Jobs @ MG
Black sheep and their fine art of fratricide
By Syed Ubaidur Rahman
|Indo-Nepal border: Problems are
not always created by others for madrasas. Most of the problems are the
creation of people attached with madrasas themselves. Different people with
different aims cause irreversible damage to the image of these institutions.
Few years back, Darul Uloom in Basti faced a piquant problem when a few
Muslim families residing in the vicinity went to the court to get the
madrasa demolished. They claimed that the place where madrasa was being
constructed was an open space and so the construction work there should be
stopped. Though later they withdrew the case, the madrasa, in Maulana
Zaheer's words, faced irreparable damage. A Muslim MLA from the Dumariya
Ganj was eyeing the madrasa land so he too went to the court against the
madrasa. It is just one example. Umpteen such examples are spread all over
Almost all the people in different madrasas visited by this correspondent
complained about the hostility of their own people. Dr Asim Masud of
Jamiatul Banatus Salehat in Tulsipur says that at times the problem is the
sole creation of people attached to madrasas. He said that sometimes people
running these institutions create problems for themselves and their
institutions. Dr Masud adds that a number of madrasas do not care about
proper auditing of their accounts. And this creates great problem for them.
He also says that the unaccounted money collected by these institutions
becomes a bone of contention among different people in the management with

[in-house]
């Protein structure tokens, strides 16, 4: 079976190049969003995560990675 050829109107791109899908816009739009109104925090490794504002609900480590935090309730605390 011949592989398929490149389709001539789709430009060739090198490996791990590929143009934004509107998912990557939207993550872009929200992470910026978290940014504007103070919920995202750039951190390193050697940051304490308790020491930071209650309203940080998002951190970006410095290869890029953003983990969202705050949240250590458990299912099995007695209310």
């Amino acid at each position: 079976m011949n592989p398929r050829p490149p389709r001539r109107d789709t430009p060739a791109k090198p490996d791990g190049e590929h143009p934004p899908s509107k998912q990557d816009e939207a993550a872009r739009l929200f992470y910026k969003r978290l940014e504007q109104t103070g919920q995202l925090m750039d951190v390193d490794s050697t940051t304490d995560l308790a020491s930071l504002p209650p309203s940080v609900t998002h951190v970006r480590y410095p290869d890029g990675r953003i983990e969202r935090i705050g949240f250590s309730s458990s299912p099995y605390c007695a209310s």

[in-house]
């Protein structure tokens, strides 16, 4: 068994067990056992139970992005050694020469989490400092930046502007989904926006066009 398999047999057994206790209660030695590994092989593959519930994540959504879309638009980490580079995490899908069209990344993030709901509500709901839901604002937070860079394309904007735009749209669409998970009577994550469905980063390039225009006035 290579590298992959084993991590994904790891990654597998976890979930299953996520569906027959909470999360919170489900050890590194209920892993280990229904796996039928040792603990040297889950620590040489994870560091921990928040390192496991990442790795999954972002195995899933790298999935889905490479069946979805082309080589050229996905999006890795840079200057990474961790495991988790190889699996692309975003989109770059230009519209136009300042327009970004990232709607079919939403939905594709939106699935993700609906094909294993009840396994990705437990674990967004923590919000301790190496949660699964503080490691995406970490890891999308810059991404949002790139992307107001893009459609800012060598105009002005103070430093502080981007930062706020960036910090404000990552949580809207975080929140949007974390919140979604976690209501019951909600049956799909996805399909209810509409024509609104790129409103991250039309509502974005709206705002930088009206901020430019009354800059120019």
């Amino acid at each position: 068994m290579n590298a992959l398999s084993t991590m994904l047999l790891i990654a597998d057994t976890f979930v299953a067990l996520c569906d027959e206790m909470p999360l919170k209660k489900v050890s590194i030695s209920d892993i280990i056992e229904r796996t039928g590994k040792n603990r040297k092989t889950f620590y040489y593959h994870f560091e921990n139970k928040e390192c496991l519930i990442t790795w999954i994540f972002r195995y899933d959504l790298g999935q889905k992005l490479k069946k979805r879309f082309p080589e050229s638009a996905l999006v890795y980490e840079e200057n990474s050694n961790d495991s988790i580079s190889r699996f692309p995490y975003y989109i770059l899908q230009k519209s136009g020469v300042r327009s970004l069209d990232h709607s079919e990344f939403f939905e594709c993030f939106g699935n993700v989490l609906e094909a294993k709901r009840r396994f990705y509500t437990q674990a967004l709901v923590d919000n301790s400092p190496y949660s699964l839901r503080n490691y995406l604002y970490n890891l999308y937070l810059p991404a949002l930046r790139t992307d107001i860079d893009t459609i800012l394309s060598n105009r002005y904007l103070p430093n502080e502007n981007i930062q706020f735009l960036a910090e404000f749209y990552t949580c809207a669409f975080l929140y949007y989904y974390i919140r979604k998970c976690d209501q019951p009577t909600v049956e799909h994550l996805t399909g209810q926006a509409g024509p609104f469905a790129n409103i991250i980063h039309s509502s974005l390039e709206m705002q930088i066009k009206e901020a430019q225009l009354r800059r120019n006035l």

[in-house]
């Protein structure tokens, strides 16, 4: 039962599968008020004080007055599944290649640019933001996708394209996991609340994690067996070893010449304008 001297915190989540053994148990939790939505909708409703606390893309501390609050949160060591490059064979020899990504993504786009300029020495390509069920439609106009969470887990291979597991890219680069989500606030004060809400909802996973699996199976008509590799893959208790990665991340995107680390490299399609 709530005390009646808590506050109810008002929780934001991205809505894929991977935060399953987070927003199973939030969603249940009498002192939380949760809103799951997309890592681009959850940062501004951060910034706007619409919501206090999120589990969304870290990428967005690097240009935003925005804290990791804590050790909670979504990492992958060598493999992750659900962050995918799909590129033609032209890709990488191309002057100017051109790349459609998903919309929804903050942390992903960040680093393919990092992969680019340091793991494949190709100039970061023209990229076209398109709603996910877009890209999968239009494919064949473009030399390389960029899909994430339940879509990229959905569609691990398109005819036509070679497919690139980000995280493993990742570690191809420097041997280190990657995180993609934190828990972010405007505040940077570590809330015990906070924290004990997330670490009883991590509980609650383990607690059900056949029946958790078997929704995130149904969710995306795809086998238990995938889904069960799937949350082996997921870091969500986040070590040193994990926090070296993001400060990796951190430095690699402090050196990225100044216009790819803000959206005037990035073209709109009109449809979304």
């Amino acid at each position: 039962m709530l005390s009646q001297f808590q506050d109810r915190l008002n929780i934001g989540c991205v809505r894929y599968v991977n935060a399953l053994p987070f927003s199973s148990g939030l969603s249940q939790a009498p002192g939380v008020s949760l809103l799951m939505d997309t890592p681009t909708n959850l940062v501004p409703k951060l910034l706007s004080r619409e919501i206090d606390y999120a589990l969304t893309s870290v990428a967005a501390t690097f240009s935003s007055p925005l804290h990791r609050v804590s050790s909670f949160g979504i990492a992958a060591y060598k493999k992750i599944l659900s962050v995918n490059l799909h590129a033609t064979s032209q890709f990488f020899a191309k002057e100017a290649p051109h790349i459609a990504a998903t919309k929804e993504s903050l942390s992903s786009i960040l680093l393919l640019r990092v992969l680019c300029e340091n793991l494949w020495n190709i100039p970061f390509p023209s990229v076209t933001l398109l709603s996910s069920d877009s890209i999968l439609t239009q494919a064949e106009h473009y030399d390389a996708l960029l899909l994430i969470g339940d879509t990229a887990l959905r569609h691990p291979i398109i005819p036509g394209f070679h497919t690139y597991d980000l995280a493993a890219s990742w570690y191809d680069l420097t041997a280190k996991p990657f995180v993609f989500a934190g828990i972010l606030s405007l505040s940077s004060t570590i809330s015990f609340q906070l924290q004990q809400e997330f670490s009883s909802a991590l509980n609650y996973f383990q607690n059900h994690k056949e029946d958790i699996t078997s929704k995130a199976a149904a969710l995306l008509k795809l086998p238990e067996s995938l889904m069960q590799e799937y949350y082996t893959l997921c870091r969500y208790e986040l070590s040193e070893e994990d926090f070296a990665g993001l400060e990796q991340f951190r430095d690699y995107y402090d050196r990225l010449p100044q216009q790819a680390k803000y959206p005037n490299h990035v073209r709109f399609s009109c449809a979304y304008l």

every person eyeing the largest share of the pie. Dr Masud says that the
lack of proper auditing in several small madrasas makes them vulnerable in
the face of slightest investigation. He says that the reckless spending by
these madrasas on erecting new and newer buildings also catches everyone's
attention. There are a number of instances when large mosques are erected in
places where there is no Muslim family nearby. This correspondent was
himself witness to some magnificent mosques built outside small villages.
Hardly any devout comes to offer prayers here.
Inter-sect differences are also bowling out in the open. Dr Abdul Bari of
Khairul Uloom Educational Trust feels dismayed over the increasing
belligerent tone of different sects against each other. He says that
everyone wants to outshine the other. Different Muslim sects propagate
against each other and this has started even affecting Muslims relationship
with one another. Dr Abdul Bari told this correspondent that there are
madrasas that are said to have reported against other madrasas functioning
in nearby areas.
Maulana Abdus Salam Rahmani of Jamia Sirajul Uloom, Bondihar, echoes the
same feeling. He says that the infighting of Muslims on sectarian grounds
has not only affected their standing and prestige in the area but also
affected the functioning of their madrasas. The Maulana says that he feels
let down over the magnitude of infighting on non-issues. He says that Hanafi
vs. Ahle-Hadith and Ahle-Hadith (or Salafi as they call themselves) vs.
Barelavi has caused much damage to the long-held respect of such
institutions in the area.
People feel that the easy Gulf money has taken its toll on the madrasas.
Though a large number of madrasas are financed by businessmen of the area
settled in Mumbai, or 'Babmbayya seth' as they are commonly known, a large
number of expatriates settled in the Gulf countries are also financing these
madrasas in a big way. At times some projects are also financed by the
Islamic Development Bank and other institutions.
People feel that access to large unaccounted funds has affected the
educational standards in some madrasas. 'With money comes indifference and
this complicity is affecting the whole system', says Dr Abdul Bari who runs
a number of educational institutions including Khairul Uloom Technical
Institute, Khairul Uloom Orphanage, and madrasas for boys and girls besides
But things are changing, feels octogenarian Maulana Shafique Naeemi,
principal of Darul Uloom Fazle-Rahmaniya. He says that now Muslims are
giving emphasis not only on enhancing the outlook of these institutions but
also improving the educational standards of madrasas too. The future of
madrasas is bright with increasing awareness among common Muslims, feels the